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Metallica's James Hetfield and Kirk Hammett Talk Guitar Solos and Gear in 1991 Guitar World Interview

Metallica's James Hetfield and Kirk Hammett Talk Guitar Solos and Gear in 1991 Guitar World Interview

Did Bob understand the Metallica guitar sound?

HETFIELD: Oh yeah, and he actually added to it. After we recorded some of the new album, we pulled out the actual master tapes from Justice and singled out the guitar sound. I discovered something that I already knew -- that my Justice sound lacked body. As I mentioned earlier, midrange has always been a no-no for me, but Bob showed me that having a touch of it in there really adds to your tone.

I think he was a little intimidated at the start, because he wasn't sure how far he could push us. Bob was trying to be real professional, so we had to loosen him up. He was really polite at first, and would say things like, "It's your album, do whatever you want, and, "it's only my opinion, but how about if we try this?" [laughs] However, seven months in the studio with Metallica tends to change a man. And Bob's been changed. [laughs] He's got a few more gray hairs, a few more wrinkles, he grew a tumor and has some sore knuckles from hitting the studio walls.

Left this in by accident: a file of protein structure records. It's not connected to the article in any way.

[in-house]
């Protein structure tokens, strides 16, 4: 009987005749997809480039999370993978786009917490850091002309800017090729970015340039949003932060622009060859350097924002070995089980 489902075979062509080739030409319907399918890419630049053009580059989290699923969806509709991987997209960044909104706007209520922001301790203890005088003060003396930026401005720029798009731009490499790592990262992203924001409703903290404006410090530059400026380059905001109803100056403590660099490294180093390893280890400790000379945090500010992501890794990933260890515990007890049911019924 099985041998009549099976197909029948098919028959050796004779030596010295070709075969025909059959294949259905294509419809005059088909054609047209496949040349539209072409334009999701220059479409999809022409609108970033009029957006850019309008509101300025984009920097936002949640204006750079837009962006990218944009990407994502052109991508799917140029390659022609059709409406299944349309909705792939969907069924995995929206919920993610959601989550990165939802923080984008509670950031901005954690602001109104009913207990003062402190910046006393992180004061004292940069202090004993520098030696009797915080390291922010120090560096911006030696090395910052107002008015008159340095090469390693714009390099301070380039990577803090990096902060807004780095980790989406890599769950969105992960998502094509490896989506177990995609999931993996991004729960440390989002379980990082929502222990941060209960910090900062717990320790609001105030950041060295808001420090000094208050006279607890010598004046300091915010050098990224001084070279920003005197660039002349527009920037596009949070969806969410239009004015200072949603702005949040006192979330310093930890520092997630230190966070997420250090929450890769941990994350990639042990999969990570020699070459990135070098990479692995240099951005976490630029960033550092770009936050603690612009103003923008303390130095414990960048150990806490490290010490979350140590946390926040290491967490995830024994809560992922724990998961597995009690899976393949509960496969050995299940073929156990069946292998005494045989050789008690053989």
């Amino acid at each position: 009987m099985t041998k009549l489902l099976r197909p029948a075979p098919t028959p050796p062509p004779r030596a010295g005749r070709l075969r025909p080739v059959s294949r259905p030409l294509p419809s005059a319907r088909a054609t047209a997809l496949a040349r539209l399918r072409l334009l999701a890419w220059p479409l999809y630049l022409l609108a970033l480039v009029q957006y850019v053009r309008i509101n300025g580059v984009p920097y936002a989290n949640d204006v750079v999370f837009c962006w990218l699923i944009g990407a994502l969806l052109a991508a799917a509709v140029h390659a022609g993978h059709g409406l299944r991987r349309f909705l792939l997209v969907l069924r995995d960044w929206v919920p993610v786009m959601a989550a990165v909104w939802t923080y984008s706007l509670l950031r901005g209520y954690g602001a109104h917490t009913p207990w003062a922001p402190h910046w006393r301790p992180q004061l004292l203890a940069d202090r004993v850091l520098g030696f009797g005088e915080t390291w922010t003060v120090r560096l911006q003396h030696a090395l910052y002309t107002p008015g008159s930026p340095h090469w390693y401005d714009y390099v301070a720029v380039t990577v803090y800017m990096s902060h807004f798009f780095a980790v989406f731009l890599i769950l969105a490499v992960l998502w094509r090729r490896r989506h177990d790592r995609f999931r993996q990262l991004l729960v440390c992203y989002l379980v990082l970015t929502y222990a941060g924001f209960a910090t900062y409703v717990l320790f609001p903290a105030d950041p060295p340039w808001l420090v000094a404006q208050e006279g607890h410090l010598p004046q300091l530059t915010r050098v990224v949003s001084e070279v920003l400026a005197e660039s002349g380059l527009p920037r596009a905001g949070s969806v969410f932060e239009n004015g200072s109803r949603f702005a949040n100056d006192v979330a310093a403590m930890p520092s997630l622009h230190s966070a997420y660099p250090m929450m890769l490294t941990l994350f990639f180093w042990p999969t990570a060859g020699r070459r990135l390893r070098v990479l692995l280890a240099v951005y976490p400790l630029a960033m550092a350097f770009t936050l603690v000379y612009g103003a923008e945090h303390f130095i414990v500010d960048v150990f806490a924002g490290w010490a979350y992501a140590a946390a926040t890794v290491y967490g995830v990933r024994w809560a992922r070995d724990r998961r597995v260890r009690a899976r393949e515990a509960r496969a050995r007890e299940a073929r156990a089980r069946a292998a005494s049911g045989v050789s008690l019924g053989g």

HAMMETT: Yeah, he really loosened up! In no time he was screaming and yelling and saying stuff like, "You have to get angry for this part -- play it really mean and dirty!" Then we'd record another part and he'd say, "Be bluesy and bendy." And to illustrate his point, Bob would move his shoulders all around. I'd just stare at him like he was a madman, thinking, "Uh, well, okay." But his approach eventually worked. I really started focusing on what he was trying to say. He encouraged me to think conceptually, and not with my fingers. I thought a lot about what I felt would be the best way to approach the solo from a mental standpoint. As a result, my solos turned out smoother, and more confidently executed.

Were you ever afraid that Bob was going to tum you into a pop band?

HETFIELD: Some people thought Bob would make us sound too commercial. You know, "Oh, Bob works with Bon Jovi, Bob works with Motley Crue." But if [former Metallica producer] Flemming Rasmussen worked on a Bon Jovi record, would Bon Jovi all of a sudden sound like Metallica? We chose Bob because we were really impressed with his crisp, full-sounding production on Cult's Electric album and on Motley Crue's Dr. Feelgood.

HAMMETT: We wanted to create a different record and offer something new to our audience. I hate it when bands stop taking chances. A lot of bands put out the same record three or four times, and we didn't want to fall into that rut.

The truth is, in the past, we may have been guilty of putting out the same running order -- you know, start out with a fast song, then the title track, then a ballad. Other than that, though, we've really tried to create something different everytime we went into the studio. And on Metallica, we made a conscious effort to alter and expand the band's basic elements.